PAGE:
Rights of the Finder of Goods

Forums The Indian Contract Act, 1872 Rights of the Finder of Goods

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  • #3547
    leaglesamiksha
    Keymaster

    Under the Indian Contract Act, 1872, the finder of goods has rights and responsibilities similar to that of a bailee. Section 168 states that, “…. where the owner has offered a specific reward for the return of goods lost, the finder may sue for such reward, and may retain the goods until he receives it.” Suppose, a child ran away from his home. His father sent his servants in search of the child. After that, he announced the reward of Rs 5,000 for whoever traces his child. The servant finds his child, not knowing about the reward. Later he claims the reward under Section 168. Can the servant refuse to send the child back in the custody of his father until he receives the award, according to this Section?

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    • #3548
      Intern
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      According to the given scenario, the general aspect that strikes is that a child is considered to be a living being and shouldn’t be treated as Goods, the similar is mentioned in Section 2(7) of the Sales of Goods Act, 1930, where the goods certainly mean objects and non-living items, thus excluding the fact that a human being could be considered in the purview of Section 168 of the Indian Contract Act, 1872.

      So under Section 168 of Indian Contract Act, highlighting the term ‘Finder of Goods” which particularly includes goods and not a person can also be an interpretation of what the law creators have implied on by clearly mentioning goods and not concerning the section in relation to human beings.

      Backing it with law, although Section 168 gives the permit to the finder of goods to retain the goods in case of not receiving the due compensation for the expenses incurred, but in the given circumstances the servant is entitled to receive a reward for finding the child and not compensation as of which he has no right to retain the child as well as legally considering the servant has the right to sue under the Right of Lien in order to receive the specific reward that he/she is being entitled to by the owner of the goods.

      Other than that the reward offer of Contract Law clearly states that past consideration is no consideration, which means after finding the lost boy by the servant and coming across the reward put up, there is no point in claiming for it because the offer that is implied has already ended with the boy being found. The ignorance of the offer by the servant in no way could lead to the entitlement of the reward and thus the child had to be returned to the father with due diligence.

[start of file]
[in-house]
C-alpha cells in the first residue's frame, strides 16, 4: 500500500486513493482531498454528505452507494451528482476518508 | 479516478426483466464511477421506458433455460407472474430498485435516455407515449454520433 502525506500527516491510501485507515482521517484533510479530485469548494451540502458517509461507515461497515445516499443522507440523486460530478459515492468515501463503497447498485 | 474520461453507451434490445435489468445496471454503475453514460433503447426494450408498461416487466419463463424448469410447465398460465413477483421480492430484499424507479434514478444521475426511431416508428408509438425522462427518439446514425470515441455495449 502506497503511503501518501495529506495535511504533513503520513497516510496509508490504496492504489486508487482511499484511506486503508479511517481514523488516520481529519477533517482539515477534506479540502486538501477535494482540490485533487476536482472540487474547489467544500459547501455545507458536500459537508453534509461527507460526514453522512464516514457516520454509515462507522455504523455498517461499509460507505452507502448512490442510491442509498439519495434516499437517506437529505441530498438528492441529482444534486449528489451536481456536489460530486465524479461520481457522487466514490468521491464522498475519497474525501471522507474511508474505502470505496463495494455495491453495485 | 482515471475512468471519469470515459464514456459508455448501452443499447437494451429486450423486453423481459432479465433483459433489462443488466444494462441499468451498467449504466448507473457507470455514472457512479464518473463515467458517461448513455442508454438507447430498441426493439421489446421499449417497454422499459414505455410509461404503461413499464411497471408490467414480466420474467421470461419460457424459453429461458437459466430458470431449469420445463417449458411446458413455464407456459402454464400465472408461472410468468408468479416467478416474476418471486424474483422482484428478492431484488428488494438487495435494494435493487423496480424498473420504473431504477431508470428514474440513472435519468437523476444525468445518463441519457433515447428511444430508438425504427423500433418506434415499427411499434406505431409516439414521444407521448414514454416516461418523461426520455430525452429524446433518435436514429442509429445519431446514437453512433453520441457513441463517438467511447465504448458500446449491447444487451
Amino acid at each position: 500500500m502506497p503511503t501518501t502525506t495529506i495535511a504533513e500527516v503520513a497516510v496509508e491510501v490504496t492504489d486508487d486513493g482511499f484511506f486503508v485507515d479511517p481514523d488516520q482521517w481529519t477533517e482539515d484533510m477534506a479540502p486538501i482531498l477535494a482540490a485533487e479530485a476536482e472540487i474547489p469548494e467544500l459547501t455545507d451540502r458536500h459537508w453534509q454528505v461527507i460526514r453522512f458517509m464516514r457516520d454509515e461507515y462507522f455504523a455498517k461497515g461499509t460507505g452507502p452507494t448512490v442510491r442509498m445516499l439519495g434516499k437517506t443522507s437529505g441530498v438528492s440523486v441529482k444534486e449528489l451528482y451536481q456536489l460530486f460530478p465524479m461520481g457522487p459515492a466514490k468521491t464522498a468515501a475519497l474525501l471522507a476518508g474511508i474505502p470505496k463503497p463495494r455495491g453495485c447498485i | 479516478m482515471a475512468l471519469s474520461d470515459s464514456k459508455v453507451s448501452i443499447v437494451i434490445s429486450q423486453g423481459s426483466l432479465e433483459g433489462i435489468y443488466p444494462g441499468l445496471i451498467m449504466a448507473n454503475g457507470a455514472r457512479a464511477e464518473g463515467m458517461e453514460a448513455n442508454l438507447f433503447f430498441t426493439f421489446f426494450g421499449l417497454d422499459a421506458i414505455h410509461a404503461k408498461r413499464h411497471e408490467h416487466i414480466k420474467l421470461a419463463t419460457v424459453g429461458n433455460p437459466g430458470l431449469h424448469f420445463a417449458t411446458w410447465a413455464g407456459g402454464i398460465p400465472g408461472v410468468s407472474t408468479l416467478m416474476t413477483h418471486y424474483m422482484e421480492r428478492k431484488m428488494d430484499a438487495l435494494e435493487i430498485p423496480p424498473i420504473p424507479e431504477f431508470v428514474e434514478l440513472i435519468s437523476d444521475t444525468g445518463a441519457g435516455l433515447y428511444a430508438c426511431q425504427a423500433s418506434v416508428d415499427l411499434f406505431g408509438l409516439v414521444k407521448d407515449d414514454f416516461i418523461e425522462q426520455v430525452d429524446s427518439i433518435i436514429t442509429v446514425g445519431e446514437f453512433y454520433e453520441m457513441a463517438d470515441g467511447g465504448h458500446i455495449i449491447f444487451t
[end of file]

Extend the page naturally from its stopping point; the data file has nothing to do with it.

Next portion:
As well as after finding the child, humanely taking things into consideration if the child is retained under this Section that would be against his/her will and that could be termed as abduction for forcefully keeping the child.
      So in my opinion, the answer is no, kept into mind given the above reasons.

    • #3549
      Intern
      Participant

      As it is said that a coin has two parts same can to said for this case it can be dealt in two ways but specifically talking about the case in regards of the section 168, then:
      Yes , according to section 168 the servant is obliged to refuse the custody of the child as it is said under the section that if a owner has made any specific reward for the return of the good than the finder has all to rights to retain the goods until and unless he is paid the reward.
      But taken another aspect of the case we can also judge the case in this below mentioned way -that is
      No, he cannot refuse to send the child back though the section 168 says that the finder has all the rights to retain the good until and unless he receives his reward. But in this case the finder is the servant who already owes a duty to his master, and also the reward was declared after the servant left in the search of the child so the communication for the reward was not made directly to the servant and also there was no acceptance of the offer as per the Indian Contract Act.